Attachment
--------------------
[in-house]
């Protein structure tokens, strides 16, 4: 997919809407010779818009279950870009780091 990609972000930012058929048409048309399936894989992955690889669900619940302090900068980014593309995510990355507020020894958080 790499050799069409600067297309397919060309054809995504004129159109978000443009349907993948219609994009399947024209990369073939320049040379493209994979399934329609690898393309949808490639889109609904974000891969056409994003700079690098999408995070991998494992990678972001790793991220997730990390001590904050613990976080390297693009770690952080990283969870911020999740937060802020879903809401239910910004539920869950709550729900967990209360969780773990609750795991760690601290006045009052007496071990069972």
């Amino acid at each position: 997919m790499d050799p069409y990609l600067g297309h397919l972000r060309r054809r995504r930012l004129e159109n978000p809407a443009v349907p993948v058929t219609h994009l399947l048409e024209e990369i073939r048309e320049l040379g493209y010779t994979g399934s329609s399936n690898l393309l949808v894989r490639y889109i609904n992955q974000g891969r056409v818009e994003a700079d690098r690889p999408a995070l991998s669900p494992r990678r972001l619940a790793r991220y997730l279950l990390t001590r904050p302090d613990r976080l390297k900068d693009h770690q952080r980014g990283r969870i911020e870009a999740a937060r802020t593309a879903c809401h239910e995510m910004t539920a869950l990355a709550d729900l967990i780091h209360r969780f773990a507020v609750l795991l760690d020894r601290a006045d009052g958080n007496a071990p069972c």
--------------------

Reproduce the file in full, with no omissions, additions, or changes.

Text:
[in-house]
């Protein structure tokens, strides 16, 4: 997919809407010779818009279950870009780091 990609972000930012058929048409048309399936894989992955690889669900619940302090900068980014593309995510990355507020020894958080 790499050799069409600067297309397919060309054809995504004129159109978000443009349907993948219609994009399947024209990369073939320049040379493209994979399934329609690898393309949808490639889109609904974000891969056409994003700079690098999408995070991998494992990678972001790793991220997730990390001590904050613990976080390297693009770690952080990283969870911020999740937060802020879903809401239910910004539920869950709550729900967990209360969780773990609750795991760690601290006045009052007496071990069972």
């Amino acid at each position: 997919m790499d050799p069409y990609l600067g297309h397919l972000r060309r054809r995504r930012l004129e159109n978000p809407a443009v349907p993948v058929t219609h994009l399947l048409e024209e990369i073939r048309e320049l040379g493209y010779t994979g399934s329609s399936n690898l393309l949808v894989r490639y889109i609904n992955q974000g891969r056409v818009e994003a700079d690098r690889p999408a995070l991998s669900p494992r990678r972001l619940a790793r991220y997730l279950l990390t001590r904050p302090d613990r976080l390297k900068d693009h770690q952080r980014g990283r969870i911020e870009a999740a937060r802020t593309a879903c809401h239910e995510m910004t539920a869950l990355a709550d729900l967990i780091h209360r969780f773990a507020v609750l795991l760690d020894r601290a006045d009052g958080n007496a071990p069972c």